The research of Cornell home economists was multifaceted, ranging
from bacteriology to human behavior. Faculty members from the
college developed innovations in food conservation and preparation,
product and housing design, textiles, home management and budgeting,
as well as new scientific ideas about child development. Early
home economists worked in laboratories, in the field doing research,
and in an on-site nursery school where they used moving pictures
to document child behavior.
Sources of funding always influenced the direction and focus
of their research. Beginning in 1914, the Smith-Lever Act stimulated
activity with a mandate to give instruction in home economics
across the nation. The Purnell Act of 1925 provided federal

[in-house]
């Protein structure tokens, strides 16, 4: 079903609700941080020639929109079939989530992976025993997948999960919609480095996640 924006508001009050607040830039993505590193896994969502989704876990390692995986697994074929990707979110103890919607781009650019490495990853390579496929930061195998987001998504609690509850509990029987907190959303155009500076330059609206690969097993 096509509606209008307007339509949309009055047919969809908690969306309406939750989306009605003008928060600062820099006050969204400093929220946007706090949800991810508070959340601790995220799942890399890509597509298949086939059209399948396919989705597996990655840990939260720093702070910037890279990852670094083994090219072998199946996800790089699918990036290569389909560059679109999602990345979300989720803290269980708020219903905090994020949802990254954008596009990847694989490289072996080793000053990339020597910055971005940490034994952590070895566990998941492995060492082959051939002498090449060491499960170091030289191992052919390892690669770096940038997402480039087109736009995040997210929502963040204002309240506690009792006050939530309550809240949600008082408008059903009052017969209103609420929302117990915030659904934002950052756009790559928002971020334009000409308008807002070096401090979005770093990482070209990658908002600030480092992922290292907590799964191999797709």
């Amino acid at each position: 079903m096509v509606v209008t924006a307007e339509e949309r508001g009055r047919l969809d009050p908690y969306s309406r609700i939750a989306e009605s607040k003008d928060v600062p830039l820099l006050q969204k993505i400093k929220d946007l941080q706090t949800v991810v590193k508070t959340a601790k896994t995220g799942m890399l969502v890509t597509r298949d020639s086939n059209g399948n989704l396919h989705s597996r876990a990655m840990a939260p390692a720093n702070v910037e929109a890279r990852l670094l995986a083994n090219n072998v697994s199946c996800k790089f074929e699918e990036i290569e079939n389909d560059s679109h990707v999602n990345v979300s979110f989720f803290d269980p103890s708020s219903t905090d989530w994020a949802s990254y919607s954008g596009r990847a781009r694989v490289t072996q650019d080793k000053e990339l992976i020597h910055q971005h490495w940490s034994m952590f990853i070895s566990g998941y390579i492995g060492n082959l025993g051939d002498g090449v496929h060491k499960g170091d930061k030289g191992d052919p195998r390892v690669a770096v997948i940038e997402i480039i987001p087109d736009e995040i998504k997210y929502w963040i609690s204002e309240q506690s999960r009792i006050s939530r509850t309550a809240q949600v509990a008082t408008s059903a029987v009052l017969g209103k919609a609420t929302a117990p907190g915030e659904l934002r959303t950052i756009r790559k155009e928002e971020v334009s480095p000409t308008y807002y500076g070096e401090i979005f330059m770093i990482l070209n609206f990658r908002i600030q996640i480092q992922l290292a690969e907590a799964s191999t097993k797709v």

money to facilitate the scientific investigation of vitamins
and rural-home-management studies; and in 1929, New York State
established funds for research in the economics of the household.
In 1935, in the midst of the Great Depression, the Bankhead-Jones
Act supplied federal money for the study of human nutritional
In addition to these public sources, beginning in 1925, significant
grants to Cornell from the Laura Spellman Rockefeller Memorial
spurred empirical research in child health, behavior, and guidance.
Featured here are seven faculty members whose research reflects
the breadth of scholarship in home economics before World War
Select an image at left
or choose from the list below: